MAHMOUD, RA'AD,MUNIR,DAVID (2020) Spectral-Timing Models of the Central Engines in Low Luminosity Accreting Black Holes. Doctoral thesis, Durham University.
|PDF - Accepted Version|
Emission from accreting black holes of all sizes is often highly variable, and strongly dependent on the energy band of observation. Particularly at accretion rates close to a few percent of the Eddington rate, multiple components become important in constructing the energy spectrum, and the signals can vary greatly on short timescales. For both X-ray binaries and Active Galactic Nuclei (AGN), the accretion geometry at low luminosities has become controversial, as spectral contributions from the thermal disc, relativistic reflection and Comptonization continua are often highly degenerate, with instrumental effects throwing doubt on the strongest pieces of evidence. However, with the latest generation of instruments it has become possible to analyse both the time-variability of distinct energy bands, and the correlations between these bands, combining information from the orthogonal energy and time domains. For the X-ray binaries, the Rossi X-ray Timing Explorer (RXTE) and XMM-Newton have facilitated observations at high energy resolution down to the millisecond timescale - close to the dynamical period in these sources. Meanwhile for Active Galactic Nuclei, a series of high-cadence, long timescale campaigns using the Hubble Space Telescope, the Neil Gehrels Swift Observatory and a multitude of ground-based telescopes has produced data on the broadband continuum shape of a growing sample of accreting sources with unprecedented timing quality. In this thesis I will present modeling of these spectral-timing data, with a view to constraining the physical mechanisms and size scales of the accretion regimes in both the X-ray binaries and AGN. By jointly modeling the energetic and timing aspects of the data, the models in this thesis will aim to provide a more self-consistent picture of the accretion structure at low luminosities, and rule out those pictures which cannot simultaneously explain the spectral and temporal information.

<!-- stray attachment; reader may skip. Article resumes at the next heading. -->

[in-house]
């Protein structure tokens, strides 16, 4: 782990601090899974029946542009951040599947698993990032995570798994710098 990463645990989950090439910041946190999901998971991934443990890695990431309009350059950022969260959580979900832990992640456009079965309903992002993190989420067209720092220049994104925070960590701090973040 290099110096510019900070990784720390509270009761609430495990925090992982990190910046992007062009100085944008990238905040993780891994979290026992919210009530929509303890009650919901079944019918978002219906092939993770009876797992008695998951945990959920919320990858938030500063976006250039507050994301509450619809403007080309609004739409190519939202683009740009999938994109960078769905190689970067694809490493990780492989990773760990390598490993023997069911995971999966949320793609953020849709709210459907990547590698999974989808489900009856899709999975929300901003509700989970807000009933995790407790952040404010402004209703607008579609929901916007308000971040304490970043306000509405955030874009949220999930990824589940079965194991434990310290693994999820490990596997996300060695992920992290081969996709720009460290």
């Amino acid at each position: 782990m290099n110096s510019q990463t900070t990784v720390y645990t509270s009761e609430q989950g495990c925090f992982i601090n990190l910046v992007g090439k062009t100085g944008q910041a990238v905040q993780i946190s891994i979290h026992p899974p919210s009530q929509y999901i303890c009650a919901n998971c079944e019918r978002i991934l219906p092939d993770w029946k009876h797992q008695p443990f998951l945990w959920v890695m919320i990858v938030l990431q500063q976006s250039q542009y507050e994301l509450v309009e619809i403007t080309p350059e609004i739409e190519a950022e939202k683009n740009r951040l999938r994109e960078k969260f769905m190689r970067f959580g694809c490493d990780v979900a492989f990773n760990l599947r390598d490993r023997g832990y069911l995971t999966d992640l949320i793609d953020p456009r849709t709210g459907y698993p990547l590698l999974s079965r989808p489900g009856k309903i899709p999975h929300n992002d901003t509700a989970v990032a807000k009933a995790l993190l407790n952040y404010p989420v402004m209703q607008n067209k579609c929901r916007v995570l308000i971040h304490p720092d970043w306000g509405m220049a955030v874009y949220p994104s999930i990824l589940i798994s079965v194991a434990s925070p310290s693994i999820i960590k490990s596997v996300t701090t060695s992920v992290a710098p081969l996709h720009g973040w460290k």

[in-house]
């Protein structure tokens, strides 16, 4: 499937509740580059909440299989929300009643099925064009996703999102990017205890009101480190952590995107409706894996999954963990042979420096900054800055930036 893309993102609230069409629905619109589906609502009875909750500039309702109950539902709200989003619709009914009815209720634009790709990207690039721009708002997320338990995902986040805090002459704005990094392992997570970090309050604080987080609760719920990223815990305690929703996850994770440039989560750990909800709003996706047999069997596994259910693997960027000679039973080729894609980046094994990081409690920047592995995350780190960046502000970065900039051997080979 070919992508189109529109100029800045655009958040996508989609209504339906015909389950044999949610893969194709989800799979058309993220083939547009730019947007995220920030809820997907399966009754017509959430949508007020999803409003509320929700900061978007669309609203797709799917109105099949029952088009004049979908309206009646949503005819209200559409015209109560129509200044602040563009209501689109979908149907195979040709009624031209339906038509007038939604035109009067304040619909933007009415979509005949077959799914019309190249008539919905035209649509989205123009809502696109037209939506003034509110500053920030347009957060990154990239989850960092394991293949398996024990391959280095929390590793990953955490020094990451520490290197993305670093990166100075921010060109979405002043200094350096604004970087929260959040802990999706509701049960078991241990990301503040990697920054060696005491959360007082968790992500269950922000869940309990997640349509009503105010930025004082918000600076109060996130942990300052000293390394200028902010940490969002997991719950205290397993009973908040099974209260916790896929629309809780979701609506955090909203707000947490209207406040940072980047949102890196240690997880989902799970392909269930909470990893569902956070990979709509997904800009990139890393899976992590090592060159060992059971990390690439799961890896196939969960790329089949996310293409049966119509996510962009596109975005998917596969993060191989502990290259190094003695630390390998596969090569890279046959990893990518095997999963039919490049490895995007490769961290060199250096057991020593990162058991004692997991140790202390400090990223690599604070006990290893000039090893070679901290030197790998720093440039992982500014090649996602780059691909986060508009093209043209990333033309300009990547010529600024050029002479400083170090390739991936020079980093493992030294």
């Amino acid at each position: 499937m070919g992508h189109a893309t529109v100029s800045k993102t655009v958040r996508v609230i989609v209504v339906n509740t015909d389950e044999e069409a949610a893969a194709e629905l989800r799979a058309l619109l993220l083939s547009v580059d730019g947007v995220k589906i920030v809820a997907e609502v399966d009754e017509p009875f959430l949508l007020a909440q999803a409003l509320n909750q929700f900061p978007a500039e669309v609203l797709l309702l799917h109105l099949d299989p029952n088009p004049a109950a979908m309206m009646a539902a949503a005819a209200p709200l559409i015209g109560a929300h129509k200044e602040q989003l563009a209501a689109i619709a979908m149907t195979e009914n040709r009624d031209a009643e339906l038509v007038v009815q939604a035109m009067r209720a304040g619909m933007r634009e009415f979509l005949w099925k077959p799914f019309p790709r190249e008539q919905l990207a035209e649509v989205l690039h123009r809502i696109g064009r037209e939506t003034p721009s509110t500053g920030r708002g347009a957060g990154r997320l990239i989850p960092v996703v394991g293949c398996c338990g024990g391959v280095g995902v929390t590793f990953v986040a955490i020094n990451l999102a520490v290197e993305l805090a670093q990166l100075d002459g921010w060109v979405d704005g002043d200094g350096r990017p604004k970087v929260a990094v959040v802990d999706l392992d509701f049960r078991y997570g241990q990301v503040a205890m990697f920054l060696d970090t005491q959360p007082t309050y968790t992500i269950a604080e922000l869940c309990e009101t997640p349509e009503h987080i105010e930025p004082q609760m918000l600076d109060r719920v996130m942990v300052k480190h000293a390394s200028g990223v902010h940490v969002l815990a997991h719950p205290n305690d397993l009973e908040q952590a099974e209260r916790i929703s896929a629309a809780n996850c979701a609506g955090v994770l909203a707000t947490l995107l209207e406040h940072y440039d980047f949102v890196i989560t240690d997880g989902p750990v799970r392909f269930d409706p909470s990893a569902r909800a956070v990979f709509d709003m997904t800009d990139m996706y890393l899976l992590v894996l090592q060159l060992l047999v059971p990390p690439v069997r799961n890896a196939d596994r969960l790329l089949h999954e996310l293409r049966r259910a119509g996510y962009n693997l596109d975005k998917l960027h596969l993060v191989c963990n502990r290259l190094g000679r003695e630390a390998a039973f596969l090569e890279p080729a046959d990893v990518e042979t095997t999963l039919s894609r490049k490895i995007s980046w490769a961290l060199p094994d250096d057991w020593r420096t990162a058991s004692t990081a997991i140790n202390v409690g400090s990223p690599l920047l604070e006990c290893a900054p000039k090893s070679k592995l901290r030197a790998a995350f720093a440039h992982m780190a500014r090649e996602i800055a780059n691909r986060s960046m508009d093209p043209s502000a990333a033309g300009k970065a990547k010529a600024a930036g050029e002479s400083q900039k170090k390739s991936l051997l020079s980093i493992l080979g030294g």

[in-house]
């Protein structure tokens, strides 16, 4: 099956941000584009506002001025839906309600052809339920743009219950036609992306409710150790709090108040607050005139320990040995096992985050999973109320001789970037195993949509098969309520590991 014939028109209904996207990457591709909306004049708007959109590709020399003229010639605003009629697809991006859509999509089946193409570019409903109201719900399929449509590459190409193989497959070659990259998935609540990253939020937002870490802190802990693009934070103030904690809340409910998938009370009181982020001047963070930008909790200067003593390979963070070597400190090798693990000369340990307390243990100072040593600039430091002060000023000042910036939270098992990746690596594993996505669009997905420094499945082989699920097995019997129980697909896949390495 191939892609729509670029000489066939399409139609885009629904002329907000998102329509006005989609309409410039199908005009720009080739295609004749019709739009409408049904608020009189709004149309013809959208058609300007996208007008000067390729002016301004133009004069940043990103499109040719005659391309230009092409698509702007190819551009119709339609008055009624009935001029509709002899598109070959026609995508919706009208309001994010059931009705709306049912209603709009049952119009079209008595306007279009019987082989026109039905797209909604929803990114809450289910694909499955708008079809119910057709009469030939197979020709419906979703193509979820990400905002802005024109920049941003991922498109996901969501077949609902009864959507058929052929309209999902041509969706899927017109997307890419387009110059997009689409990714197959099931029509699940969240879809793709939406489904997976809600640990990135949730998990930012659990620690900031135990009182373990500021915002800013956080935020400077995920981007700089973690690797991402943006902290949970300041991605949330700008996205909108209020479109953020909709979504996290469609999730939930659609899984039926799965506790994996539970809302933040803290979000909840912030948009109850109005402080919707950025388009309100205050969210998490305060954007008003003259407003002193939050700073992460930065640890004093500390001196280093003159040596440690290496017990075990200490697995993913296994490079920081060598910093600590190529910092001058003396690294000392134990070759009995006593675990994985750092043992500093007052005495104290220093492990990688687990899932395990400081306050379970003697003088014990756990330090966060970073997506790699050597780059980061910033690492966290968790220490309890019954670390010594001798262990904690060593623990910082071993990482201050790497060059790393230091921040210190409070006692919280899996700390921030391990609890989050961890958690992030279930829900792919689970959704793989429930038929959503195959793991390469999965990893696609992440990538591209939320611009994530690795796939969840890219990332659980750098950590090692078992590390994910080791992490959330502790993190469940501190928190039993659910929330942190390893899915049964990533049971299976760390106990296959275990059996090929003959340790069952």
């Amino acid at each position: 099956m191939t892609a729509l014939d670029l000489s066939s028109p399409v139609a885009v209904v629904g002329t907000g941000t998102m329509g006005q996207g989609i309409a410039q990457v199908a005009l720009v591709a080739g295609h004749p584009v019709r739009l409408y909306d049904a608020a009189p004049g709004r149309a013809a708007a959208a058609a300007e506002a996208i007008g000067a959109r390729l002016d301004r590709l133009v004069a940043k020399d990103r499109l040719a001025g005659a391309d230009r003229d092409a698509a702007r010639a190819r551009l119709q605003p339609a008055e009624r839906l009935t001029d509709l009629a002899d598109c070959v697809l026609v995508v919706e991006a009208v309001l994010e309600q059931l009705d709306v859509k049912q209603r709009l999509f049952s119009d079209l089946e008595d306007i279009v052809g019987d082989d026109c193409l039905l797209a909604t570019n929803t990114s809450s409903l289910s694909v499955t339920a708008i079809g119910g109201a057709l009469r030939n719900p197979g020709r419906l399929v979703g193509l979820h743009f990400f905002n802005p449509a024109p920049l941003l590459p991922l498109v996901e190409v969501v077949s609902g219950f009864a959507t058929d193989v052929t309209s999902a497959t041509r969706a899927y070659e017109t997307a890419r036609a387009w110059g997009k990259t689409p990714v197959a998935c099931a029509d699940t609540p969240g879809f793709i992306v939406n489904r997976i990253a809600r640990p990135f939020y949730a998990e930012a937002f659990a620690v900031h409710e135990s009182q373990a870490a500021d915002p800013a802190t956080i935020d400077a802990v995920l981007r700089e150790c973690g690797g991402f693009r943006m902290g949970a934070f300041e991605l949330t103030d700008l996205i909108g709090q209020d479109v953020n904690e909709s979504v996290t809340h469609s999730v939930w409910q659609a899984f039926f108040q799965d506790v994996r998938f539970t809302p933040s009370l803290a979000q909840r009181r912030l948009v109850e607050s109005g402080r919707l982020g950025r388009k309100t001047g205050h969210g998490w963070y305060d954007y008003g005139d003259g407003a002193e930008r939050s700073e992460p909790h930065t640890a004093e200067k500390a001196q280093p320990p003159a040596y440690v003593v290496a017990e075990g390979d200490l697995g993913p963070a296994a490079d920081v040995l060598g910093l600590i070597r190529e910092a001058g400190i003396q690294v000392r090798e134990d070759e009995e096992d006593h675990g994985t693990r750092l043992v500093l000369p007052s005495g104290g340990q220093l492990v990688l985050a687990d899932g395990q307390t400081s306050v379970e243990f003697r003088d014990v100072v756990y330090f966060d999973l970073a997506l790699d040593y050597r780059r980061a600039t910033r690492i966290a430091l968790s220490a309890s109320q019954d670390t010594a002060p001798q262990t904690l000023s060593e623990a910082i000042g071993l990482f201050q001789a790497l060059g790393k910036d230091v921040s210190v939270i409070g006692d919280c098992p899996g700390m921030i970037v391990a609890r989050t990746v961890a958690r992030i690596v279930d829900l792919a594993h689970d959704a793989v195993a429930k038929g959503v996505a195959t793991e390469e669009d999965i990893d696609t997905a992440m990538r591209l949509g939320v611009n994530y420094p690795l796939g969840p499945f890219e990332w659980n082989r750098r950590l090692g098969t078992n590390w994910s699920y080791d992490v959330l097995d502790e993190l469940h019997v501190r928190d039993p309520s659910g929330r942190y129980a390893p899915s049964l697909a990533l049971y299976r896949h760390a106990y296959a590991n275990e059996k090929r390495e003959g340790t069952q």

|Item Type:||Thesis (Doctoral)|
|Award:||Doctor of Philosophy|
|Keywords:||physics, astronomy, black holes, accretion,|
|Faculty and Department:||Faculty of Science > Physics, Department of|
|Copyright:||Copyright of this thesis is held by the author|
|Deposited On:||01 Jun 2020 12:08|